Immigrant Advocates Encouraged by Increased Immigrant Inclusion in New Federal COVID-19 Relief Package, But Assert the Deal Doesn’t Go Far Enough
WASHINGTON – Last night, Congress passed a historic $900 billion stimulus package after over eight months of gridlock, which includes stimulus checks for some U.S. citizens in mixed-status families who were previously left out of relief due to the immigration status of their spouse and/or parent, among other provisions.
“While this deal is a step in the right direction, it is not nearly enough to address the profound need of Americans across the country, especially members of marginalized communities who have borne the brunt of the crisis. The National Partnership for New Americans (NPNA) calls on the incoming Biden-Harris administration to commit to a comprehensive and inclusive COVID-19 recovery package that provides necessary relief to all Americans, regardless of their immigration status,” said Nicole Melaku, executive Director of NPNA. “Furthermore, we urge the incoming administration to end the continued allocation of funds to the Department of Homeland Security (DHS) used to deport and detain immigrants and tear apart families.”
Under the new COVID-19 relief package, U.S. citizens married to non-citizens who file taxes using an ITIN number will become eligible to receive stimulus checks of up to $600 per adult and dependent. This new round of stimulus will also deliver retroactive relief to these families who were shut out from assistance under the CARES Act, provided that at least one person in the family files taxes with a social security number.
However, missing from the deal is relief to U.S. citizen children born to parents without social security numbers, as well as families where no one has lawful immigration status. Additionally, the bill also allocates $23 billion in taxpayer dollars to the DHS deportation force of Immigration and Customs Enforcement and Customs and Border Protection, including $1.375 billion for border wall construction.
The exclusion of U.S. citizens married to undocumented immigrants from stimulus payments under the CARES Act was a senseless and harmful policy that denied support to nearly ten million immigrants and U.S. citizens in mixed-status families struggling to make ends meet during a global pandemic that has disproportionately impacted immigrants, Black people, and other communities of color. While members of Congress have taken some positive steps to rectify these past missteps by including mixed-status families in the next round of relief, the exclusion of children — including many with U.S. citizenship — whose parents are undocumented still leaves many families without critical federal support during this ongoing pandemic and economic crisis.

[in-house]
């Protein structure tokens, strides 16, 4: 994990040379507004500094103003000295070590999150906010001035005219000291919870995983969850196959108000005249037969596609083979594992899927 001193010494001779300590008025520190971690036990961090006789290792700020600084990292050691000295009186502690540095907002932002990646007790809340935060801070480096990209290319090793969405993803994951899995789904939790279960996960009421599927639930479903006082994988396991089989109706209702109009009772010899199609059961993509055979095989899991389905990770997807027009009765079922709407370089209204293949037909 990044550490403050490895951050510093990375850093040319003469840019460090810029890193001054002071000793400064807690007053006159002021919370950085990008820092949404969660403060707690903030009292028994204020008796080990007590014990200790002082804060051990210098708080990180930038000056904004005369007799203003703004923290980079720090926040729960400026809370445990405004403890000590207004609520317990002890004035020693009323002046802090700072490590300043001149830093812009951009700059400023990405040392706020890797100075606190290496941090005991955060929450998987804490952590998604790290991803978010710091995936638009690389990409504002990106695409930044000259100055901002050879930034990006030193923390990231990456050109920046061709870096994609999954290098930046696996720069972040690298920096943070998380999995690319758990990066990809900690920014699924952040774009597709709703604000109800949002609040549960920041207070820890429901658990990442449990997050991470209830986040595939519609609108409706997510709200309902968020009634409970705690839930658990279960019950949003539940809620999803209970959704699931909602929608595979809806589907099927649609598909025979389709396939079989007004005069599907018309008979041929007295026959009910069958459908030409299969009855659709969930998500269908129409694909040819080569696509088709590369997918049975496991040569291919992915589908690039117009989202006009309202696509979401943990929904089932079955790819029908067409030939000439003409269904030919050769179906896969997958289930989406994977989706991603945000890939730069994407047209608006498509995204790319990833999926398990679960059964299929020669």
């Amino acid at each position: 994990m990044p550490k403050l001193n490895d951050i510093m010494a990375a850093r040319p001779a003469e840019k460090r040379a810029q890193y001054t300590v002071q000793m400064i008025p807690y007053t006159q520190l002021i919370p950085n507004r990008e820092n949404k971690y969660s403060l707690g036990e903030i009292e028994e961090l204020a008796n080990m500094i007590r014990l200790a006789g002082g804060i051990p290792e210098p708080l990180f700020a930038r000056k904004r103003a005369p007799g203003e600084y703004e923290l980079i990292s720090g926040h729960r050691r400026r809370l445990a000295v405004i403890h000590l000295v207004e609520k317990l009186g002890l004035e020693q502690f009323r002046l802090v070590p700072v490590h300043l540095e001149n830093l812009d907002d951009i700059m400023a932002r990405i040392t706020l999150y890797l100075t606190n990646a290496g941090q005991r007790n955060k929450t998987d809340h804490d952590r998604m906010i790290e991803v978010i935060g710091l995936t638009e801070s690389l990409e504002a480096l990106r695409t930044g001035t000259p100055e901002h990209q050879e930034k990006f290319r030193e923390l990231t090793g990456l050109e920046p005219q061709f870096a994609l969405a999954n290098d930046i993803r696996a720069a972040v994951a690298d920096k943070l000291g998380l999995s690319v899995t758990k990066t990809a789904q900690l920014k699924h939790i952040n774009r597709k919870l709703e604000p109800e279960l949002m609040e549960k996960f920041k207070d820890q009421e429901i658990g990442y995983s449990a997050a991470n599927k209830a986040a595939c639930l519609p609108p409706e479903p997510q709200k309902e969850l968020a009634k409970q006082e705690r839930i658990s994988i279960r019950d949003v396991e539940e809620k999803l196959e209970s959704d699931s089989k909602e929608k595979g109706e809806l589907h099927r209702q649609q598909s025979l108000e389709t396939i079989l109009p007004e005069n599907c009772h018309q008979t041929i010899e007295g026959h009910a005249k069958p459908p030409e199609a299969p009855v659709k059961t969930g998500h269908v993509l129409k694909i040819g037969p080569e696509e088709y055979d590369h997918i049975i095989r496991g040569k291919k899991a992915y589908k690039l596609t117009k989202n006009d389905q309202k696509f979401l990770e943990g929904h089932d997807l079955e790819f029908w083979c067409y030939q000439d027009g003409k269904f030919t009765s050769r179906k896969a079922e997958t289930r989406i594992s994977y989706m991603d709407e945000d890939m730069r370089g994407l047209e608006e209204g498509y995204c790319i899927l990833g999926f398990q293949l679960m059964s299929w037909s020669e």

This stark reality was emphasized by Diego Iñiguez-López, NPNA policy and campaigns manager: “Immigrant families of all statuses make significant contributions to our communities, and are overrepresented in frontline jobs critical to the nation’s COVID-19 response. Congress’ callous decision to continue excluding these families from any form of relief represents a failure of the federal government to address the country’s critical needs during a time when we are experiencing a resurgence in COVID cases, hospitalizations, and deaths in cities across the nation. Our communities deserve and demand better.”
The National Partnership for New Americans is a national multiethnic, multiracial organization that represents 39 of the largest regional immigrant and refugee rights organizations in 35 states. Its members provide large-scale services for the communities, to leverage their collective power and expertise for a national strategy. More information about the New American Voters 2020 campaign is available at http://newamericanvoters2020.org/